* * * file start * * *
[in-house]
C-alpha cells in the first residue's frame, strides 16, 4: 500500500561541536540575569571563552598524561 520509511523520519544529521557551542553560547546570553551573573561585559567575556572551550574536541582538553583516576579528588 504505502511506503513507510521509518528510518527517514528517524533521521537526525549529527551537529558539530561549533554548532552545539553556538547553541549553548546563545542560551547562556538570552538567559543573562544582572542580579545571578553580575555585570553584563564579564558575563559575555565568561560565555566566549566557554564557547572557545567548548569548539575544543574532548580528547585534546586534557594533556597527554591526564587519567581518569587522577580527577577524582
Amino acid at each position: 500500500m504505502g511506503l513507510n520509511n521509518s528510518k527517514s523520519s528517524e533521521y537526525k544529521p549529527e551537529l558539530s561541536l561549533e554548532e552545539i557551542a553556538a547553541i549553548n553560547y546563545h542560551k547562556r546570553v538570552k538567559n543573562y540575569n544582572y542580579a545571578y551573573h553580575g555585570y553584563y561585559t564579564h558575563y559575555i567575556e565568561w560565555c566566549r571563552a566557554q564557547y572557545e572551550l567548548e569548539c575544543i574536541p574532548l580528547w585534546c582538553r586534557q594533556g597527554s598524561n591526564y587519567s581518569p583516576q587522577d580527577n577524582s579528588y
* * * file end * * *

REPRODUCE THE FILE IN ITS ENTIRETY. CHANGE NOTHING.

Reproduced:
[in-house]
C-alpha cells in the first residue's frame, strides 16, 4: 500500500561541536540575569571563552598524561 520509511523520519544529521557551542553560547546570553551573573561585559567575556572551550574536541582538553583516576579528588 504505502511506503513507510521509518528510518527517514528517524533521521537526525549529527551537529558539530561549533554548532552545539553556538547553541549553548546563545542560551547562556538570552538567559543573562544582572542580579545571578553580575555585570553584563564579564558575563559575555565568561560565555566566549566557554564557547572557545567548548569548539575544543574532548580528547585534546586534557594533556597527554591526564587519567581518569587522577580527577577524582
Amino acid at each position: 500500500m504505502g511506503l513507510n520509511n521509518s528510518k527517514s523520519s528517524e533521521y537526525k544529521p549529527e551537529l558539530s561541536l561549533e554548532e552545539i557551542a553556538a547553541i549553548n553560547y546563545h542560551k547562556r546570553v538570552k538567559n543573562y540575569n544582572y542580579a545571578y551573573h553580575g555585570y553584563y561585559t564579564h558575563y559575555i567575556e565568561w560565555c566566549r571563552a566557554q564557547y572557545e572551550l567548548e569548539c575544543i574536541p574532548l580528547w585534546c582538553r586534557q594533556g597527554s598524561n591526564y587519567s581518569p583516576q587522577d580527577n577524582s579528588y